Bankruptcy changes on the table
We’ve put together a brief overview of the proposed bankruptcy reforms below, however if you’d like to know more please feel free to give us a call. Here we go….
In October 2017 the Federal Government introduced the Bankruptcy Amendment (Enterprise Incentives) Bill 2017, which among other initiatives, proposed to reduce the default period of bankruptcy from three years to one year. This Bill lapsed in 2019 without taking effect. However, on the back of the recent COVID-19 pandemic the government is looking at a number of initiatives to assist individuals to recover from the impacts of the pandemic – the reintroduction of a one year bankruptcy is back.
Current reforms to the Bankruptcy Act being considered are:
- reduce bankruptcy to one year
- promote debt agreements, and
- target untrustworthy advisors.
One Year Bankruptcy
The proposed reintroduction of a one year bankruptcy is not without constraints. Many of the features of the initial proposal remain, such as:
- Retrospective discharge (if you are bankrupt now and the new law passes you will have your three years reduced to one – which may mean immediate discharge for some)
- The Compulsory Income contributions regime will continue to be three years despite a one year bankruptcy term
However, the Government is planning to exclude from eligibility for one-year bankruptcy persons who have, in the previous 10 years:
- been bankrupt
- been banned as a director
- had a bankruptcy extended through an objection to discharge, or
- have been convicted of certain offences.
In addition, considerations are being given to strengthen the ‘Objection to discharge’ provisions to help ensure that bankrupts provide their bankruptcy trustee with the information necessary for them to investigate and administer the estates. Offence provisions are also to be tightened to target those individuals who abuse the shorter period of bankruptcy. For example, subsection 265(8) of the Bankruptcy Act – contracting a debt with no expectation to pay – has a current maximum penalty of one-year imprisonment.
Promote Debt Agreements
Debt agreements offer a statutory alternative to bankruptcy and a solution for managing personal debt.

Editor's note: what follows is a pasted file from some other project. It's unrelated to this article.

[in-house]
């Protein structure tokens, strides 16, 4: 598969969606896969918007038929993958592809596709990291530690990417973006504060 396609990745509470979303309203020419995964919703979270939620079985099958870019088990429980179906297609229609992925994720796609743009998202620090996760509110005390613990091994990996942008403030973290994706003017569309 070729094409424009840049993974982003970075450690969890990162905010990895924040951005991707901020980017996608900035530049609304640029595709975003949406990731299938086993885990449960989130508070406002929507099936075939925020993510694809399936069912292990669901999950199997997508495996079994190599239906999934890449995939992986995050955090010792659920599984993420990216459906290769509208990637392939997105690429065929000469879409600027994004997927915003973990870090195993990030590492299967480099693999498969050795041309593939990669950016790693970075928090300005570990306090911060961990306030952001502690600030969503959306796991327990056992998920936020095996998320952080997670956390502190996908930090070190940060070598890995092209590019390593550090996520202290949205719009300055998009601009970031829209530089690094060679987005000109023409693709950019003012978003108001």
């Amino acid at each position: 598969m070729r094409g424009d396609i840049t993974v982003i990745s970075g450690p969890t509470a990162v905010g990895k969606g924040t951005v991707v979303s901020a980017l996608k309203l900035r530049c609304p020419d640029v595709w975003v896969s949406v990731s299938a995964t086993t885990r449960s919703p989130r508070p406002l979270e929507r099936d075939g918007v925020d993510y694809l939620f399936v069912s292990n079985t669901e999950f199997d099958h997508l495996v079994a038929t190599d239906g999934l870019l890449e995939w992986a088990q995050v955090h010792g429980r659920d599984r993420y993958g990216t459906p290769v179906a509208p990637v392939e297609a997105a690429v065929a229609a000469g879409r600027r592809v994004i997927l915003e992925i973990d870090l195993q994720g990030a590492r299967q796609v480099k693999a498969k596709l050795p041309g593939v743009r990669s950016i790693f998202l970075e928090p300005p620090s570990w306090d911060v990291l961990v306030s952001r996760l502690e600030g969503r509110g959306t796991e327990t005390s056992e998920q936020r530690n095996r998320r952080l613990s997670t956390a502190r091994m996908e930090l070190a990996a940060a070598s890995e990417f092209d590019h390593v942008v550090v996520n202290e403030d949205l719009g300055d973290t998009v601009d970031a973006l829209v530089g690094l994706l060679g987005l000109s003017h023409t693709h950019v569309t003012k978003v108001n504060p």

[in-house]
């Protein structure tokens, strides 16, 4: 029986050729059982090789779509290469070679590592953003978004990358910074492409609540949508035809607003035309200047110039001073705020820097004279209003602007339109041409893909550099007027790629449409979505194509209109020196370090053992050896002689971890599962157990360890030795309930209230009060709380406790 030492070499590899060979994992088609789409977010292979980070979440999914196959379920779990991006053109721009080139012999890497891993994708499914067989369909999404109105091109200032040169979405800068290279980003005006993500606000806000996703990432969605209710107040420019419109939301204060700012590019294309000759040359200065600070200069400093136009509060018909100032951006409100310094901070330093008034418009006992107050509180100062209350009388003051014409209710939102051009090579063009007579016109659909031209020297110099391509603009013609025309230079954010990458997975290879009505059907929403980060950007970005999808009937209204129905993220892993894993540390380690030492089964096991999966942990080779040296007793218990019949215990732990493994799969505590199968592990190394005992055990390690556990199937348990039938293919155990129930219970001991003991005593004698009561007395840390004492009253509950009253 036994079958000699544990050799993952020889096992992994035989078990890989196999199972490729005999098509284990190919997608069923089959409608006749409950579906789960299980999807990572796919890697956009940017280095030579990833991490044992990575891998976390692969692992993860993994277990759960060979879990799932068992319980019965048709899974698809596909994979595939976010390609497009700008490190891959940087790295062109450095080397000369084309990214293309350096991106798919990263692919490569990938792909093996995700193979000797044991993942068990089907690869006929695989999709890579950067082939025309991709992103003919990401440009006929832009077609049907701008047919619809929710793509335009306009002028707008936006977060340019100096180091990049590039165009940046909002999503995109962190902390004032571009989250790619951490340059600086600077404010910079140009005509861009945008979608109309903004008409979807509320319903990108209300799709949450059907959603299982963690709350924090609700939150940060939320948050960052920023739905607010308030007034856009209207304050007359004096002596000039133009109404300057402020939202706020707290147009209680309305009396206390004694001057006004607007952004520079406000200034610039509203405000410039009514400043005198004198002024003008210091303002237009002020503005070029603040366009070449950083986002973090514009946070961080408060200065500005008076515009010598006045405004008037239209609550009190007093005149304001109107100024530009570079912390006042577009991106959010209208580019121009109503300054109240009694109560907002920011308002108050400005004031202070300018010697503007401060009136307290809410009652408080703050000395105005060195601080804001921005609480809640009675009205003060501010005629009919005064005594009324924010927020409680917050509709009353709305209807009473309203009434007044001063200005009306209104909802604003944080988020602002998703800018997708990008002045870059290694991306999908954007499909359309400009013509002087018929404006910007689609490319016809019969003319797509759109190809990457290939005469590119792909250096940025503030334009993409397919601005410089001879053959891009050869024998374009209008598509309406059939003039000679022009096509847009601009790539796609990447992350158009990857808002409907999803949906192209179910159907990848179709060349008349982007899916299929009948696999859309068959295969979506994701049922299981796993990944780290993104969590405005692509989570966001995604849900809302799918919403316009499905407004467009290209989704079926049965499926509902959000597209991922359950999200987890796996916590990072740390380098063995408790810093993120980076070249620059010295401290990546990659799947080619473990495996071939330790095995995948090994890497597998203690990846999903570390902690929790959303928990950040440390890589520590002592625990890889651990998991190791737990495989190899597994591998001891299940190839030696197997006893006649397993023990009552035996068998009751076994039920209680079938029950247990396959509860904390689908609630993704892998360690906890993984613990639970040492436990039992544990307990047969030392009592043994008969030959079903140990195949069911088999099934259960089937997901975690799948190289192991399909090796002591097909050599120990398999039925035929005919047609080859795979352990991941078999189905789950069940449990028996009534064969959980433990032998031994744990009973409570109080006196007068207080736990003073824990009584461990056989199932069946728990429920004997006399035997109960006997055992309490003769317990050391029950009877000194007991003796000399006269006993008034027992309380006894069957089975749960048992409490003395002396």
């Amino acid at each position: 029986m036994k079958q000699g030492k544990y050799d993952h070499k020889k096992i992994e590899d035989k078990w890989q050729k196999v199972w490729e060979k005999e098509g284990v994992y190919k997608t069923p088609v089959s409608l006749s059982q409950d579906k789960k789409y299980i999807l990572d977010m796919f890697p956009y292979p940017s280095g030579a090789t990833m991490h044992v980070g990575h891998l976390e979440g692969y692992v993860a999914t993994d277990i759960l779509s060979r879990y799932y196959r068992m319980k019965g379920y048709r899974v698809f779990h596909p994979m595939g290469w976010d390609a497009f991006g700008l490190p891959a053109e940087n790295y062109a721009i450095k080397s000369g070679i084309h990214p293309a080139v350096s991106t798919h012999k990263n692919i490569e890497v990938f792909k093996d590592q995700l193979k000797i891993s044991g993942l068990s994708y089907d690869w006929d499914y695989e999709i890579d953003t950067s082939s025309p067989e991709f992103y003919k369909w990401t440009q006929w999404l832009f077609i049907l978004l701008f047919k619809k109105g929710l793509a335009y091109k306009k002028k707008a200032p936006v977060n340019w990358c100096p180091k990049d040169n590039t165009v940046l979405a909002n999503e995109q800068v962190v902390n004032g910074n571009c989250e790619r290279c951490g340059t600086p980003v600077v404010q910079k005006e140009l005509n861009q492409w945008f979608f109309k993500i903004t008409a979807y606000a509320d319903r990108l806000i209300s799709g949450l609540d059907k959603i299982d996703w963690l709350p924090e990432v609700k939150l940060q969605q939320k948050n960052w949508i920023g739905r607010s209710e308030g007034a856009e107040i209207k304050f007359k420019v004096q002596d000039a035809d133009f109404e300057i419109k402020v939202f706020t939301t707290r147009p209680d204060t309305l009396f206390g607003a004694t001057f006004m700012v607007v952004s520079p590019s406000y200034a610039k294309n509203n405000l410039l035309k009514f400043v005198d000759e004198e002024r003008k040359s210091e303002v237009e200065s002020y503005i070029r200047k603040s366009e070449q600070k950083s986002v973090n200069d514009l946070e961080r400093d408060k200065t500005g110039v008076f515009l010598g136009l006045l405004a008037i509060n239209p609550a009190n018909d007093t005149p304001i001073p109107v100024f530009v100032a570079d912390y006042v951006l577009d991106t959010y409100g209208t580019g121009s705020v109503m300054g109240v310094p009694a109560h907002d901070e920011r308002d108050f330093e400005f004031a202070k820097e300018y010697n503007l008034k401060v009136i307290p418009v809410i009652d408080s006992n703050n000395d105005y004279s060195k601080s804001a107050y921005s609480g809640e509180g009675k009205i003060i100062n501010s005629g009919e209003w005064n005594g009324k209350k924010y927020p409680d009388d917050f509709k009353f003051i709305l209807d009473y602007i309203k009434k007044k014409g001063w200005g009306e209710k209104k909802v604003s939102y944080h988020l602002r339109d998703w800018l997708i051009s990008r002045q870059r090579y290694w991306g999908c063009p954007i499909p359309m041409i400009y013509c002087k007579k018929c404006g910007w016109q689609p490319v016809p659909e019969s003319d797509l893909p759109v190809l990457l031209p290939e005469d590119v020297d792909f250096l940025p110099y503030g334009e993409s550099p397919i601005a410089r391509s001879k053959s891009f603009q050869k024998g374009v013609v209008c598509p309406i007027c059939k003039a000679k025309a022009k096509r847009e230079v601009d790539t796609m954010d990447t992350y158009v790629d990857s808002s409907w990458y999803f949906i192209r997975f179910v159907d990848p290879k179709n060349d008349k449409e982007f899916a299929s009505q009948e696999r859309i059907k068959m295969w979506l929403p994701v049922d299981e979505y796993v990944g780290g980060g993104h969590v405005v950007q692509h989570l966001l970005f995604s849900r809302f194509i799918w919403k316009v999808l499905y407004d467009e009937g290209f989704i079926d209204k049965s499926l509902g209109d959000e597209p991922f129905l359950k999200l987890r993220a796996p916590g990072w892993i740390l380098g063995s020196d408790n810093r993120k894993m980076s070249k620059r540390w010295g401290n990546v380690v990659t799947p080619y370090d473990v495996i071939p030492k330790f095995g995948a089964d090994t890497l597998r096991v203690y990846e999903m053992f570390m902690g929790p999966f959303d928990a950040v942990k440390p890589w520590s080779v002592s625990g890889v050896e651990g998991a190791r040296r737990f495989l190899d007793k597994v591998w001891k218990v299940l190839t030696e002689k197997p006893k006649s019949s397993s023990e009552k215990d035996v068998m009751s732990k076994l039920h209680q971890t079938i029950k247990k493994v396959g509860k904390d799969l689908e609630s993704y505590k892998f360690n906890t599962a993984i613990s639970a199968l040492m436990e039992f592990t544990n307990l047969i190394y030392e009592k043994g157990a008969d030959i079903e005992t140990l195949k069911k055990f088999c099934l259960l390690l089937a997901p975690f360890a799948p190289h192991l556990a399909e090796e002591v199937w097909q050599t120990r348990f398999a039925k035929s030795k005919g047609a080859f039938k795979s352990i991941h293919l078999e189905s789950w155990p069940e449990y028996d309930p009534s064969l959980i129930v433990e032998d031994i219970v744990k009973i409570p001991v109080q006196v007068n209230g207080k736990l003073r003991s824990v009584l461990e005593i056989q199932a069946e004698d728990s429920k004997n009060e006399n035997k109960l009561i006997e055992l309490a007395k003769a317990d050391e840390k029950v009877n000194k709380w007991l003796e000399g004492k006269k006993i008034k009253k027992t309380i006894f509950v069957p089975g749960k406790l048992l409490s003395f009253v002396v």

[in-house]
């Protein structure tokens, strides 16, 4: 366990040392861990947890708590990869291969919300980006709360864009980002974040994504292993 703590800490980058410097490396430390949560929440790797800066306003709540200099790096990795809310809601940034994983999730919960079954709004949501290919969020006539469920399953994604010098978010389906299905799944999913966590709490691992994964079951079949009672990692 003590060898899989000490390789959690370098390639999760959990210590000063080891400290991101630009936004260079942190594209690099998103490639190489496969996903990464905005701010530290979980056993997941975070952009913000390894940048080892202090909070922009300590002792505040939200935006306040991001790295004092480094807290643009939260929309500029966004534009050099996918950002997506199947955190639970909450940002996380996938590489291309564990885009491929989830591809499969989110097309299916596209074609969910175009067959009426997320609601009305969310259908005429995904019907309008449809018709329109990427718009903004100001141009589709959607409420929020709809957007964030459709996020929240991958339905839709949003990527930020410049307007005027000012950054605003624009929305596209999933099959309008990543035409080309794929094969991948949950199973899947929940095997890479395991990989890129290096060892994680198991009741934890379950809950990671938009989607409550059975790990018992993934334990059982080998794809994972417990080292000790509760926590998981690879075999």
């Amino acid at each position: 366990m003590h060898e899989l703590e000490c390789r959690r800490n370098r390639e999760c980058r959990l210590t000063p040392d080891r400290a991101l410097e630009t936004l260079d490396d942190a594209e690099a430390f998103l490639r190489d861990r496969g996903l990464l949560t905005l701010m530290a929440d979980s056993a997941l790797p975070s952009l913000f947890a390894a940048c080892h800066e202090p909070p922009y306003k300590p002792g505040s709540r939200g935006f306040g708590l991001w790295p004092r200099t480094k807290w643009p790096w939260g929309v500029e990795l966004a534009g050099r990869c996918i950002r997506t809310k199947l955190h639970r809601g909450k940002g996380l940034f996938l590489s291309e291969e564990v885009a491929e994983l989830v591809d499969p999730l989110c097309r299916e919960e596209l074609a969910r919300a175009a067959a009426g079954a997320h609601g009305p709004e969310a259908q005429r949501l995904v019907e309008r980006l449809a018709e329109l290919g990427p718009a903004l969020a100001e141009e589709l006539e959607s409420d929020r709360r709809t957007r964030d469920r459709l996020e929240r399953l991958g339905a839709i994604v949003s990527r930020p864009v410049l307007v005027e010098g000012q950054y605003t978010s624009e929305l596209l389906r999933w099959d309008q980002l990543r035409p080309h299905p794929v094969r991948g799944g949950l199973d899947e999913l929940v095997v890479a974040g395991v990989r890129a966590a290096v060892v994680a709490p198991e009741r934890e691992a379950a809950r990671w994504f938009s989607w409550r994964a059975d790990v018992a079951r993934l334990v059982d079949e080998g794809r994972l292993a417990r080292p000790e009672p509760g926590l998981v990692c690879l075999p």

Over recent years there has been a decline in their use and the Government is keen to promote them by:
- extending the default term limit for debt agreements to five years (currently three);
- increasing the eligibility thresholds for debt agreements;
- reducing the exclusion period for proposing debt agreements from 10 years to seven for those that have (for example) been previously bankrupt
- proposing that a debt agreement will not be an ‘act of bankruptcy’. Currently, if an individual lodges a proposal then creditors can rely upon this as precondition to commence involuntary bankruptcy proceedings.
Target Untrustworthy Advisors
Concerns abound within the industry and government about the provision of pre-insolvency advice by untrustworthy advisors (UAs), particularly those that are unregulated. To combat these UAs the government is proposing to strengthen UAs detection in the marketplace by requiring that:
- bankrupts disclose details of advisors who have provided pre-insolvency advice to them
- registered trustees make preliminary enquiries about pre-insolvency advice a bankrupt has received, and
- registered trustees provide information about these enquiries to the InspectorGeneral in certain circumstances.
In addition to detection, the government is considering making it an offence to advise, instruct, assist or counsel any person to commit or attempt to commit an offence. Eg: helping to conceal a bankrupt’s property with the intent to defraud creditors.
Questions or concerns about these proposed bankruptcy amendments? You can email us here, or call us on 9882 6666.